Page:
Oh, and making curved mirrors is brutally expensive. What could save trough? SkyFuel, armed with $17 million in VC funding, says it has come up with a trough with a thin film reflective surface to replace mirrors. The film is far cheaper and the frame to support it requires far less metal. "We can reduce the cost by 35 percent," said CEO Arnold Leitner.
2. Heliostats: Made by BrightSource Energy, eSolar and Abengoa. Rather than pass oil over curved mirrors in a tube through a tube, water is placed in a tower in the center of a field of mirrors, or heliostats. The modular nature of the mirrors makes construction easier.
Tower and trough will compete directly against each other, said Morse, but tower/heliostats can operate at higher temperatures.
"Higher temperature will win out and that could be tower in the long run," said Morse. Another advantage for heliostats is that the field mirrors can tilt in two directions rather than just one.
Another big advantage: Heliostats can be air-cooled, or cooled by hybrid systems, which combine air and water cooling, according to John Woolard, CEO of BrightSource. That eliminates a huge part of the water problem. Utilities seem to like it. BrightSource has contracts that could lead to over 3 gigawatts of power plants in California and Nevada in the next several years (see BrightSource Locks Up Nevada Land for Solar Thermal Power and BrightSource Inks 1.3GW SoCal Edison Deal).
Disadvantages: There is limited experience and they towers could be expensive, says SkyFuel's Leitner. Abengoa has some fields in Spain and BrightSource has a demo in Israel. But the big heliostat plants in California are only going up now. Dry cooling can also potentially raise the price of power and make it tough to produce power at peak times, said Morse.
Still, heliostat advocates not that the technology isn't as new as it sounds. The idea was being toyed with back in the early '90s. The industry, however, abruptly went into a coma after the state of California refused to renew a real estate tax exemption.
3. Dish: Advocated by Stirling Energy Systems, these focus solar heat on a Stirling Engine. The differences in air temperature drive a piston. Stirling's 25 kilowatt SunCatcher dishes exhibit a 25 percent efficiency on average and once hit 31 percent, a record for solar. They need only 4.5 gallons per megawatt hour for cooling. A 1.5 megawatt trial station with 60 dishes will start running in Arizona next year. It is working on two projects in California that will total 800 megawatts with a possible expansion to 1,750 megawatts. It wants to put a gigawatt in Texas too. Construction, say advocates, is easier because it's modular.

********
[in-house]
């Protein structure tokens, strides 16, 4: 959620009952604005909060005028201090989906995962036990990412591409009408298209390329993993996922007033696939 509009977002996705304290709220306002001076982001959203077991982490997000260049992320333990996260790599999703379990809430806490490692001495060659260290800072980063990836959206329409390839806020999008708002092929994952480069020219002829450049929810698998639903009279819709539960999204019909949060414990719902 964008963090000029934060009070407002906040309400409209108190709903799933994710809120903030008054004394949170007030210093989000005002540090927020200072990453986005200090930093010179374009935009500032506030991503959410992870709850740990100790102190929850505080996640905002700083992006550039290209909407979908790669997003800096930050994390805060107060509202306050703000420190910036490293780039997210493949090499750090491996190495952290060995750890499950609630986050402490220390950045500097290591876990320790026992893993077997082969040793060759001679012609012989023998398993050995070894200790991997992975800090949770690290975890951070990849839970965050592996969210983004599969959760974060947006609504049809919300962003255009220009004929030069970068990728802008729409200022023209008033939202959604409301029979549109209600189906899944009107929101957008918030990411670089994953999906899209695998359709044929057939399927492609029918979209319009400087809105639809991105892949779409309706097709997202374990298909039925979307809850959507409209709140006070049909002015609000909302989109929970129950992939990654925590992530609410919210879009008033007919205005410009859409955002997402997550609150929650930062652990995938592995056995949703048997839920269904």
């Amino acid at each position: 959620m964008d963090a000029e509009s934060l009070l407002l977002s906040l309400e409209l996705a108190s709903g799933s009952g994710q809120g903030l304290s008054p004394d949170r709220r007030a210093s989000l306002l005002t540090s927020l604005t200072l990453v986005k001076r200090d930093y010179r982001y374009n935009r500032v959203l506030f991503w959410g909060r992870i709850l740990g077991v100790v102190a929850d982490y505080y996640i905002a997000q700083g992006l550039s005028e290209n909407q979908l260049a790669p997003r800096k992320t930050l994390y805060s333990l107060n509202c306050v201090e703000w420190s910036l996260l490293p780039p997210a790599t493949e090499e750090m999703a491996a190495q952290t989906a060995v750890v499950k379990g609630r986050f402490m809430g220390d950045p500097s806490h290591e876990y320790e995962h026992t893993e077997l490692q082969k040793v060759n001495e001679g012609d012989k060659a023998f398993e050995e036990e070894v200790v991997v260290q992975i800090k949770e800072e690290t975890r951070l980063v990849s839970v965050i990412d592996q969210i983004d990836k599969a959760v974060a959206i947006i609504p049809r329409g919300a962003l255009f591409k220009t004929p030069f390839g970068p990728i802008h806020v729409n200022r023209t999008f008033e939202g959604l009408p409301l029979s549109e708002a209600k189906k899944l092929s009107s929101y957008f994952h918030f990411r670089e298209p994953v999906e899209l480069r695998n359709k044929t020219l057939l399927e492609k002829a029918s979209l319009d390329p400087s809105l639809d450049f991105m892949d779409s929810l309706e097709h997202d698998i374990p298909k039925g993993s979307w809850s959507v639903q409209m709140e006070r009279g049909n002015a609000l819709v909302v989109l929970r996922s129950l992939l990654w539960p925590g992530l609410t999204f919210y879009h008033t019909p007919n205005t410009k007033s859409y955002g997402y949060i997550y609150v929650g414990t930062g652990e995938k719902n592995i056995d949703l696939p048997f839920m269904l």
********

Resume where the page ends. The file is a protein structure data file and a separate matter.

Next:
The problem? Water. The heat transfer mechanism is all in the air. "There is no inherent storage technology," admits Steve Cowman CEO of Stirling Energy. The financial backers of Stirling, however, have taken an equity state in a European company that may have a storage solution. It is also an open question how much a large field of dishes would cost.
4. Plate: Otherwise known as Fresnel lens systems. Heat is concentrated through flat mirrors and lenses onto a pipe filled with water or oil. Like dish systems, these function at lower temperatures. Ausra was the big advocate of this approach but it is moving into providing solar steam and concentrating less on power plants. Still, Ausra recently got $25 million.
"It is really an upscale version of trough," sniffed Cowman.
Ultimately, the lower-temperature plate/Fresnel systems will compete against concentrating PV systems. That lower temperature gives them potentially a wider geographic range.